Hogwash to cancel culture, political correctness 

Published 12:00 am Thursday, April 22, 2021

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As I get older, my arms are getting shorter. My walk, once straight, elegant and determined — is now choppy and awkward. My speech is more likely to come out as mumbles and growls rather than a coherent statement understood by all.

As I get older, I’m turning into a dinosaur.

I’ve seen it happen to others and told myself I’d never be like that. But I am.

It happens.

While I’ve spent my life trying to be politically correct in writing news articles, I’m beginning to realize that political correctness isn’t correct at all. It’s ruining our society. And being politically uncorrect makes you a dinosaur — or someone living in the distant past in their minds.

Take this one. Why is it politically incorrect to call COVID-19 the China Virus, but it is OK to call a new version of the virus the British variant? Can China not take a joke and Britain can? We already know, thanks to Gary P. Nunn, that the British sense of humor “is drier than the Texas sand,” so that argument goes out the window.

I’ve got to be careful here. I’ve been called out before for quoting satirical song lyrics. There’s no place for satire in a politically correct world. That’s sad.

There’s no such thing as tongue in cheek any more, either. For those of you confused, tongue in cheek is when you make fun of someone or something without it being racist or sexist or inappropriate. It’s just a joke. Laugh and move on. Or if you think it’s not funny, just move on without hard feelings. Sorry, but we can’t do that any more. It might be politically incorrect.

I once wrote about those awful Yankees trying to take over our hallowed southern ground. I suggested putting up toll roads heading south, but let them go back home for free. It was a joke with a hint of truth. I wasn’t saying Yankees are bad. But they took it that way.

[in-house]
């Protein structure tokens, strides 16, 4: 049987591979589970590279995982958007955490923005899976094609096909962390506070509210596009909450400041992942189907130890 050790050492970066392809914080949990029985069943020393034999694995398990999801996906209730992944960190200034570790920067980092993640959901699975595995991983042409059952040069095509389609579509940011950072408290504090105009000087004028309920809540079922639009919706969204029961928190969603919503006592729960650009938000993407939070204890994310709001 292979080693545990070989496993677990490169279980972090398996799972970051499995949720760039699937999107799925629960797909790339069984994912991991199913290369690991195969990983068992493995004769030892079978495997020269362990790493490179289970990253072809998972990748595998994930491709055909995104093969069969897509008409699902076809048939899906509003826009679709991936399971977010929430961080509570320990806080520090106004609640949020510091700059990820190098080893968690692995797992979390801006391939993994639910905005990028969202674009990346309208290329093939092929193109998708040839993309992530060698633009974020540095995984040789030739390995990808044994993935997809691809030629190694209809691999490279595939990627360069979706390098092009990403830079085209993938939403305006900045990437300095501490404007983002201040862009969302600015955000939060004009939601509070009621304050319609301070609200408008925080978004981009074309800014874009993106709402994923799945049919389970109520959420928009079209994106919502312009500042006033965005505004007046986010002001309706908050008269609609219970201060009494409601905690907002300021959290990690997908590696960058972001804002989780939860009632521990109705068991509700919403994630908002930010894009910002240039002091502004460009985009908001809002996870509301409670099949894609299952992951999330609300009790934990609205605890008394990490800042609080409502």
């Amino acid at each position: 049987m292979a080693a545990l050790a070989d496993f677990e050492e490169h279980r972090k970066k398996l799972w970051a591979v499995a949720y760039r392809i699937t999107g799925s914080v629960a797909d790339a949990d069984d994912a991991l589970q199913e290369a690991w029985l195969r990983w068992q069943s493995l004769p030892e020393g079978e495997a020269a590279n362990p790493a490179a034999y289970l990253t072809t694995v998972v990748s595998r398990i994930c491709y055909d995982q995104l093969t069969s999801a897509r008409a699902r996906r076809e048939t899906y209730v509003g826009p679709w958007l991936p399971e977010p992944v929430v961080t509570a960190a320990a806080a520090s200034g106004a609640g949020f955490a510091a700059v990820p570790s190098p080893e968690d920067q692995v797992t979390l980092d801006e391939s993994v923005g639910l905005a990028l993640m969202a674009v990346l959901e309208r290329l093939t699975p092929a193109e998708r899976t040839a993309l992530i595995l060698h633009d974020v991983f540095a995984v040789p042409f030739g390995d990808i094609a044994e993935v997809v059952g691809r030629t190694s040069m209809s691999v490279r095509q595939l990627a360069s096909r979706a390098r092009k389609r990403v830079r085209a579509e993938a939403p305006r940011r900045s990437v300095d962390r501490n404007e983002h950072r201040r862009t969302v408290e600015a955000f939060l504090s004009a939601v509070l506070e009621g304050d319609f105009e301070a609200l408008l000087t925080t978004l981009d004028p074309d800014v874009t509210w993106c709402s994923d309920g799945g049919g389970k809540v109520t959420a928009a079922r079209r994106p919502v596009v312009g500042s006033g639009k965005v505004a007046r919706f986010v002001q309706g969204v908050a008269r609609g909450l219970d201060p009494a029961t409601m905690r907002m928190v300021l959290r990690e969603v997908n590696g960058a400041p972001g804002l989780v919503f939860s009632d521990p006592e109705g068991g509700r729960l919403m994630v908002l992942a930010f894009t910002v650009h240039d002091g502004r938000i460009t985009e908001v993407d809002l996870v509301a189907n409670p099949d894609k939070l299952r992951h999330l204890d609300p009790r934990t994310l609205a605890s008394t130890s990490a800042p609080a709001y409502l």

Then I wrote about those Yankees from closer to home. Those Yankees from across the Yadkin River in Forsyth County. Hey, it’s further north than Davie County, right? It was a joke with a hint of truth. I wasn’t saying people from Forsyth County were bad. But they took it that way.

I love jokes, and once had a quite the repertoire. I told them at will. That was until someone said they were offended. No more jokes at the office, someone might be offended. It didn’t matter that those offended were often the ones asking for a new joke.

It all makes me wonder if because of all of this political correctness, will comedy ever make a comeback?

Now, the newest buzzword for these types of behavior is cancel culture. The funny thing about cancel culture — pretty much a boycott of something or someone because you don’t like what someone said or did — is that it has become political, but then, what hasn’t.

People quit watching the NFL because of players kneeling to make a political point. That’s cancel culture.

People quit watching NASCAR because they banned the Confederate flag. That’s double cancel culture.

People quit watching certain news channels because an anchor gave an opinion they disagree with. That’s cancel culture.

People quit buying pillows because the guy who invented them sticks to his political convictions. That’s cancel culture.

People have even canceled their subscriptions to the Enterprise Record because of something that came from the back of my mind and made it into print. That’s cancel culture gone too far, way too far.

I guess I’ll just take my stubby legs and waddle over to the sofa, then take my short, little dinosaur arms to reach a bag of potato chips, and watch a baseball game on television. What? Major League Baseball moved its all-star game because of a state law on voter ID and I shouldn’t watch them anymore because that would make me a flaming, liberal Democrat who thinks everyone dead or alive, legal or illegal, should be able to vote.


That makes me a baseball fan. I don’t care about their politics, I just wish they’d keep them to themselves more often.

But hey, that’s just a dinosaur’s opinion.

Mike Barnhardt is the editor of the Davie County Enterprise Record.